Kalo - "Spiral Dream"
(Musea Records/Intermusic 2004, FGBG 4543-AR/IM-001)

Uploaded to Aural Innovations: April 2004

Japan has produced a number of distinguished progressive-oriented rock groups over the past thirty years or so, including the Far East Family Band, Chronicle, Stomu Yamashta and Yellow Magic Orchestra. Unfortunately, it’s doubtful that Kalo will ever be included among them. For one thing, this is a group desperately in search of an identity. There’s much impressive playing throughout this disc, and there’s certainly no lack of artistic technique among the trio that make up Kalo. Structurally, the compositions (twelve in all) are well-arranged, and the obligatory guitar and keyboard soloing is generally tasteful and only occasionally goes too far over the top. The glaring weakness on Spiral Dream is the lack of any discernible musical direction, and while some may call this enlightened eclecticism, this inability on the part of the group to identify any kind of coherent musical goal to strive toward results in a languorous—though admittedly pleasant—aimlessness. “Dharani,” for instance, tries too hard to showcase the group’s obviously impressive chops, and consequently ends up sounding like a bad imitation of the kind of technical progressive metal that Dream Theatre is far more adept at. To the other extreme, songs like “Gleam” and the title track could almost be called new age. Kalo slips chameleon-like into as many more genre disguises as is humanly possible on this album, everything from classic 70s prog rock to jazz fusion to Vangelis-inspired symphonic electronics to the occasional guitar/bass/drums thrash, albeit with the appropriate savoir faire of high tech flash. After almost an hour of listening to Spiral Dream, one gets the distinct impression that while there’s an abundance of costume jewelry glitter here, there’s simply not much heat or fire beneath the icy gleam of the sparkling textures that make up the bulk of these compositions.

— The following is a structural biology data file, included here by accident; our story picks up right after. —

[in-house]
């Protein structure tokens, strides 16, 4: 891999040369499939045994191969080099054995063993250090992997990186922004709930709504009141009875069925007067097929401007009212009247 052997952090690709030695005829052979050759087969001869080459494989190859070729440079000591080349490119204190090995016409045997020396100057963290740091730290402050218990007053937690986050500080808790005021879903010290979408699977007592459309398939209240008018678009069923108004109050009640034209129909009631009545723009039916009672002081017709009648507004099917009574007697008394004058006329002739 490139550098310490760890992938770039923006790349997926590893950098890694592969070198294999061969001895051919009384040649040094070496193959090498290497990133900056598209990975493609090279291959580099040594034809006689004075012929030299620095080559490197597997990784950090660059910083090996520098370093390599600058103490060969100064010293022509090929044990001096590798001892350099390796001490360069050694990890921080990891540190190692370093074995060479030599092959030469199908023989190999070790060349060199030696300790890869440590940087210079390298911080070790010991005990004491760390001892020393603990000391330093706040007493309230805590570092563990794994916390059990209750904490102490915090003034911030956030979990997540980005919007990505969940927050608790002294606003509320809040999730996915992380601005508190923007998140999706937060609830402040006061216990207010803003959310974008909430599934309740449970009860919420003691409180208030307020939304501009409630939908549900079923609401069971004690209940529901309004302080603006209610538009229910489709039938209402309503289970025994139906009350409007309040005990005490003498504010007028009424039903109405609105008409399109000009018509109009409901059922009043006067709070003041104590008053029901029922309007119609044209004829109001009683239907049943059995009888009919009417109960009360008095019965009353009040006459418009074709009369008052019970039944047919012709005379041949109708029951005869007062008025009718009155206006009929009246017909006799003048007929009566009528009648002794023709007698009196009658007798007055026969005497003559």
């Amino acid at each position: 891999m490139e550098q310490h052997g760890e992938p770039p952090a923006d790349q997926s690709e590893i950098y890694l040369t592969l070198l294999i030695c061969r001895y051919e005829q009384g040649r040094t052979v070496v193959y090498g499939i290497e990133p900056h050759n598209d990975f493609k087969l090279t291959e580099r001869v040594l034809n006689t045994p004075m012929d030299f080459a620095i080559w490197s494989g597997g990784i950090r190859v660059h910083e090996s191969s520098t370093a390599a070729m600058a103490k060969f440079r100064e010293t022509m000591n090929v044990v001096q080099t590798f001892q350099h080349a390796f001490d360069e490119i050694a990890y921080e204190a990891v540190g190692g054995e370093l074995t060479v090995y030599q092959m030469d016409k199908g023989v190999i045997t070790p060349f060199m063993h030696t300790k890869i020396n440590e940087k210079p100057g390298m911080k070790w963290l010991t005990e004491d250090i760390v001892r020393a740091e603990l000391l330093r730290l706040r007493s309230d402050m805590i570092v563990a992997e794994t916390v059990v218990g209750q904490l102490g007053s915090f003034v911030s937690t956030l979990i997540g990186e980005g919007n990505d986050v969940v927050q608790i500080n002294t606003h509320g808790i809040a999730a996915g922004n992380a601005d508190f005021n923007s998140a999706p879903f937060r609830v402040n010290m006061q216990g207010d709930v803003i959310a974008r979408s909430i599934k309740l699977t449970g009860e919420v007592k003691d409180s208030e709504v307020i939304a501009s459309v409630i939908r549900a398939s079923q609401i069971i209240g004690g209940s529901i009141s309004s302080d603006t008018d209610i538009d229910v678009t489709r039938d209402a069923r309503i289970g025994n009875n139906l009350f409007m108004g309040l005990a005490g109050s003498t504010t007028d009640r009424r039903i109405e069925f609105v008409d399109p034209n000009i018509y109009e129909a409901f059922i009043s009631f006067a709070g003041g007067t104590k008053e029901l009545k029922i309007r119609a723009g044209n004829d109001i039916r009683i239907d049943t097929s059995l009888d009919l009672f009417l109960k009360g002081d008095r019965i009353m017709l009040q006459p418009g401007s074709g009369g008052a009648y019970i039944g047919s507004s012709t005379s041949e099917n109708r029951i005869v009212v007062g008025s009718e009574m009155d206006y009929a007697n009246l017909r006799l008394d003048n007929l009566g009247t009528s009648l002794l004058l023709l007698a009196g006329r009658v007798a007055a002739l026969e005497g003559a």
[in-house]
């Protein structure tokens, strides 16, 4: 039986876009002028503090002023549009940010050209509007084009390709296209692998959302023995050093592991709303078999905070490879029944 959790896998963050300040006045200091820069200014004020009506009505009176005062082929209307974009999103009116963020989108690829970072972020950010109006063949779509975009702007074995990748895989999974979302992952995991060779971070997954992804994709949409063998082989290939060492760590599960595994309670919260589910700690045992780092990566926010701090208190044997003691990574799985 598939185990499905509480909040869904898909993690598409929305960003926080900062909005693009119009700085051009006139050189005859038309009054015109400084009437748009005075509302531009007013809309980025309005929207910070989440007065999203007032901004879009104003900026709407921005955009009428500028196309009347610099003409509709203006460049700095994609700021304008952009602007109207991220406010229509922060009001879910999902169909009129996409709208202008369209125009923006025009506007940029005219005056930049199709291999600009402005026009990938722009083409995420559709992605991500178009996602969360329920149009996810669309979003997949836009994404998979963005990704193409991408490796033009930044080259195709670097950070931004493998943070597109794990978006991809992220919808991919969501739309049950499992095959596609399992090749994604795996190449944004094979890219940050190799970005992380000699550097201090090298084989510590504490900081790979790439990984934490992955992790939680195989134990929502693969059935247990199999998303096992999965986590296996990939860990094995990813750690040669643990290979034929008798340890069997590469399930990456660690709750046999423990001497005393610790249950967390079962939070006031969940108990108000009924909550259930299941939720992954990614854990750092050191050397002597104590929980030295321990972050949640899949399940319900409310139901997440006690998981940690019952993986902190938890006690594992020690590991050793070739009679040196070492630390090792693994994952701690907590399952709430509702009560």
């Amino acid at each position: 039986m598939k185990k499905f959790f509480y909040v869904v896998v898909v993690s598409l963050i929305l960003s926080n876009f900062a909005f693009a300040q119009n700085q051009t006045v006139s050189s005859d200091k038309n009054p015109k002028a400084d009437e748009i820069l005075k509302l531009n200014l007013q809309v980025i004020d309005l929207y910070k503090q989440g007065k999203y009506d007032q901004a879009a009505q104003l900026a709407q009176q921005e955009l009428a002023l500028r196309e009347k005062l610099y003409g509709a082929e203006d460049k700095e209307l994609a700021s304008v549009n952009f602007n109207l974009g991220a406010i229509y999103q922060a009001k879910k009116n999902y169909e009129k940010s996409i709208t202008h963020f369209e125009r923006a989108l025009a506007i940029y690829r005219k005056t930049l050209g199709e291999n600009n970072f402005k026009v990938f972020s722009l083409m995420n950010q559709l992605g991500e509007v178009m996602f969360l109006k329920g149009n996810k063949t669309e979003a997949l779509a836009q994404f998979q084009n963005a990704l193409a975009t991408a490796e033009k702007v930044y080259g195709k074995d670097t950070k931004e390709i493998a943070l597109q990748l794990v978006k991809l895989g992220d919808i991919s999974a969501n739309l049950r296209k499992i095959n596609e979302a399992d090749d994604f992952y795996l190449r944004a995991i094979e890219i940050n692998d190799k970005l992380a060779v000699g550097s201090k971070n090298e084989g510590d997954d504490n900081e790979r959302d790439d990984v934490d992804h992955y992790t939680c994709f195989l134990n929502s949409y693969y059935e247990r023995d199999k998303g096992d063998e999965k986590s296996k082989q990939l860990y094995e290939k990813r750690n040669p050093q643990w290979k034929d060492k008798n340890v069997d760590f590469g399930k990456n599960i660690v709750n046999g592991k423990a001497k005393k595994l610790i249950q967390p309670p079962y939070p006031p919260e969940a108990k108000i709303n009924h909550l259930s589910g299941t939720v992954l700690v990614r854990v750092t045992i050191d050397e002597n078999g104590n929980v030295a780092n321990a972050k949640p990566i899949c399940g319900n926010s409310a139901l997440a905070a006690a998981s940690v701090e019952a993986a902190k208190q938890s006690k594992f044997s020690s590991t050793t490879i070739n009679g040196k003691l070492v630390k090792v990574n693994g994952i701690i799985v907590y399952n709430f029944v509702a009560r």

For more information you can visit the Musea Records web site at: http://www.musearecords.com.
Visit the Intermusic web site at: http://www.musicterm.jp/intermusic.

Reviewed by Charles Van de Kree

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